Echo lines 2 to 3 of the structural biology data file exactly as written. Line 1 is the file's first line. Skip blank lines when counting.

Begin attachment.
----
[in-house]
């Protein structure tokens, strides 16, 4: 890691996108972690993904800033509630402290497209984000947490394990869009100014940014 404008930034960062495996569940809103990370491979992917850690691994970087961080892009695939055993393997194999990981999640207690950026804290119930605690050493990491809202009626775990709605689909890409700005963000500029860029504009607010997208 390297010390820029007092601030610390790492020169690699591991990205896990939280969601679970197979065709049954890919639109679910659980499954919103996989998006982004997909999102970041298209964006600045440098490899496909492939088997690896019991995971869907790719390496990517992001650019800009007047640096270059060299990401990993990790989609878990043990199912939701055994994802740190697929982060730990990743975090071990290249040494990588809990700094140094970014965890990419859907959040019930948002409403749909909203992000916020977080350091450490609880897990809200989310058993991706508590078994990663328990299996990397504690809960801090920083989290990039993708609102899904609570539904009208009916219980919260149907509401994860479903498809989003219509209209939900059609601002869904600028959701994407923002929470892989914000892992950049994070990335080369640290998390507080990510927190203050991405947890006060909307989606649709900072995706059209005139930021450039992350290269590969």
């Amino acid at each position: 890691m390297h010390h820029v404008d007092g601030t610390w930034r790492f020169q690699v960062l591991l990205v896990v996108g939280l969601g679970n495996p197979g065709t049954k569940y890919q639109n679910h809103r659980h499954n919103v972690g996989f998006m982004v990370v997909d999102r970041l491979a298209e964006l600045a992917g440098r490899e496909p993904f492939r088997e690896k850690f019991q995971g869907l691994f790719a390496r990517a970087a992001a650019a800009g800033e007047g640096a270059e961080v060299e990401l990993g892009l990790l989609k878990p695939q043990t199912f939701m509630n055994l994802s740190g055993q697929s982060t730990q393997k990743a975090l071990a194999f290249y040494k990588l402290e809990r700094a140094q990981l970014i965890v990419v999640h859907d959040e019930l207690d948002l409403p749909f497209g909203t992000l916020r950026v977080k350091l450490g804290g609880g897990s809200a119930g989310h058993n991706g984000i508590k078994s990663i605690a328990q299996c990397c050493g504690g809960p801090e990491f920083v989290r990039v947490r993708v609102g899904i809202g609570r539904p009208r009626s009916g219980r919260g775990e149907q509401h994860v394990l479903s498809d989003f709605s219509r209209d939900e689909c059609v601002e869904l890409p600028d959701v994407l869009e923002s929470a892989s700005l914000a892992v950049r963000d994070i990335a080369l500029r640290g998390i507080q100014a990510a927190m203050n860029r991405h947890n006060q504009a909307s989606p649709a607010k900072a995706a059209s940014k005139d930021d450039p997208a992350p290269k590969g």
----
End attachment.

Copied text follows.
């Protein structure tokens, strides 16, 4: 890691996108972690993904800033509630402290497209984000947490394990869009100014940014 404008930034960062495996569940809103990370491979992917850690691994970087961080892009695939055993393997194999990981999640207690950026804290119930605690050493990491809202009626775990709605689909890409700005963000500029860029504009607010997208 390297010390820029007092601030610390790492020169690699591991990205896990939280969601679970197979065709049954890919639109679910659980499954919103996989998006982004997909999102970041298209964006600045440098490899496909492939088997690896019991995971869907790719390496990517992001650019800009007047640096270059060299990401990993990790989609878990043990199912939701055994994802740190697929982060730990990743975090071990290249040494990588809990700094140094970014965890990419859907959040019930948002409403749909909203992000916020977080350091450490609880897990809200989310058993991706508590078994990663328990299996990397504690809960801090920083989290990039993708609102899904609570539904009208009916219980919260149907509401994860479903498809989003219509209209939900059609601002869904600028959701994407923002929470892989914000892992950049994070990335080369640290998390507080990510927190203050991405947890006060909307989606649709900072995706059209005139930021450039992350290269590969």
């Amino acid at each position: 890691m390297h010390h820029v404008d007092g601030t610390w930034r790492f020169q690699v960062l591991l990205v896990v996108g939280l969601g679970n495996p197979g065709t049954k569940y890919q639109n679910h809103r659980h499954n919103v972690g996989f998006m982004v990370v997909d999102r970041l491979a298209e964006l600045a992917g440098r490899e496909p993904f492939r088997e690896k850690f019991q995971g869907l691994f790719a390496r990517a970087a992001a650019a800009g800033e007047g640096a270059e961080v060299e990401l990993g892009l990790l989609k878990p695939q043990t199912f939701m509630n055994l994802s740190g055993q697929s982060t730990q393997k990743a975090l071990a194999f290249y040494k990588l402290e809990r700094a140094q990981l970014i965890v990419v999640h859907d959040e019930l207690d948002l409403p749909f497209g909203t992000l916020r950026v977080k350091l450490g804290g609880g897990s809200a119930g989310h058993n991706g984000i508590k078994s990663i605690a328990q299996c990397c050493g504690g809960p801090e990491f920083v989290r990039v947490r993708v609102g899904i809202g609570r539904p009208r009626s009916g219980r919260g775990e149907q509401h994860v394990l479903s498809d989003f709605s219509r209209d939900e689909c059609v601002e869904l890409p600028d959701v994407l869009e923002s929470a892989s700005l914000a892992v950049r963000d994070i990335a080369l500029r640290g998390i507080q100014a990510a927190m203050n860029r991405h947890n006060q504009a909307s989606p649709a607010k900072a995706a059209s940014k005139d930021d450039p997208a992350p290269k590969g």